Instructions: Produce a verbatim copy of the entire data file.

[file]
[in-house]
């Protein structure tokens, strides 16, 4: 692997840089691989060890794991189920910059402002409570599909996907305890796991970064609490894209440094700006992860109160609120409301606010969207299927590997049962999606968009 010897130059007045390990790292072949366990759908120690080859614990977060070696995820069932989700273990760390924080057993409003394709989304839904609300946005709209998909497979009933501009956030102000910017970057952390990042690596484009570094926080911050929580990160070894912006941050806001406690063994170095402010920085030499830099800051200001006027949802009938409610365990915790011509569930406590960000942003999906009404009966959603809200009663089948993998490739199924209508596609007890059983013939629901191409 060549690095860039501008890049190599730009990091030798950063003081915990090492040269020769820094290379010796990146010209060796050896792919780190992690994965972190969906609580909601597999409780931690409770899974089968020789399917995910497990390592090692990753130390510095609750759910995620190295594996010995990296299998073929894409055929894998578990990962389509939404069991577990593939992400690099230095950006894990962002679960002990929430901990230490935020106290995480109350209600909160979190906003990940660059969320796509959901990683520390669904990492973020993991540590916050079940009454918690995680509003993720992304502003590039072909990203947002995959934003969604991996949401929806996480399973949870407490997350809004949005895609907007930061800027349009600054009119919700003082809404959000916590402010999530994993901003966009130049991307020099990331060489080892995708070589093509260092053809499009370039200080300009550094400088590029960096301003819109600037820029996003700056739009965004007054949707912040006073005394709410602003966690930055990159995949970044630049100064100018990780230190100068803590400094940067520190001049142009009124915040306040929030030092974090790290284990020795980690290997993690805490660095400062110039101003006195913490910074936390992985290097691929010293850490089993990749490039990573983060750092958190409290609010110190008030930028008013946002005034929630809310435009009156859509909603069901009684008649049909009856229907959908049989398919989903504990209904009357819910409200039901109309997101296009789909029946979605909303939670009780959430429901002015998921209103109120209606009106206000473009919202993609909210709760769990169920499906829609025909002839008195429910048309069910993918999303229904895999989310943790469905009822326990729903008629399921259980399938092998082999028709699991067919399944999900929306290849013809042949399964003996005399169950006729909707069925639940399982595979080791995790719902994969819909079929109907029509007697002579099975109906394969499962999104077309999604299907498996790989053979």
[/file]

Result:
[in-house]
């Protein structure tokens, strides 16, 4: 692997840089691989060890794991189920910059402002409570599909996907305890796991970064609490894209440094700006992860109160609120409301606010969207299927590997049962999606968009 010897130059007045390990790292072949366990759908120690080859614990977060070696995820069932989700273990760390924080057993409003394709989304839904609300946005709209998909497979009933501009956030102000910017970057952390990042690596484009570094926080911050929580990160070894912006941050806001406690063994170095402010920085030499830099800051200001006027949802009938409610365990915790011509569930406590960000942003999906009404009966959603809200009663089948993998490739199924209508596609007890059983013939629901191409 060549690095860039501008890049190599730009990091030798950063003081915990090492040269020769820094290379010796990146010209060796050896792919780190992690994965972190969906609580909601597999409780931690409770899974089968020789399917995910497990390592090692990753130390510095609750759910995620190295594996010995990296299998073929894409055929894998578990990962389509939404069991577990593939992400690099230095950006894990962002679960002990929430901990230490935020106290995480109350209600909160979190906003990940660059969320796509959901990683520390669904990492973020993991540590916050079940009454918690995680509003993720992304502003590039072909990203947002995959934003969604991996949401929806996480399973949870407490997350809004949005895609907007930061800027349009600054009119919700003082809404959000916590402010999530994993901003966009130049991307020099990331060489080892995708070589093509260092053809499009370039200080300009550094400088590029960096301003819109600037820029996003700056739009965004007054949707912040006073005394709410602003966690930055990159995949970044630049100064100018990780230190100068803590400094940067520190001049142009009124915040306040929030030092974090790290284990020795980690290997993690805490660095400062110039101003006195913490910074936390992985290097691929010293850490089993990749490039990573983060750092958190409290609010110190008030930028008013946002005034929630809310435009009156859509909603069901009684008649049909009856229907959908049989398919989903504990209904009357819910409200039901109309997101296009789909029946979605909303939670009780959430429901002015998921209103109120209606009106206000473009919202993609909210709760769990169920499906829609025909002839008195429910048309069910993918999303229904895999989310943790469905009822326990729903008629399921259980399938092998082999028709699991067919399944999900929306290849013809042949399964003996005399169950006729909707069925639940399982595979080791995790719902994969819909079929109907029509007697002579099975109906394969499962999104077309999604299907498996790989053979």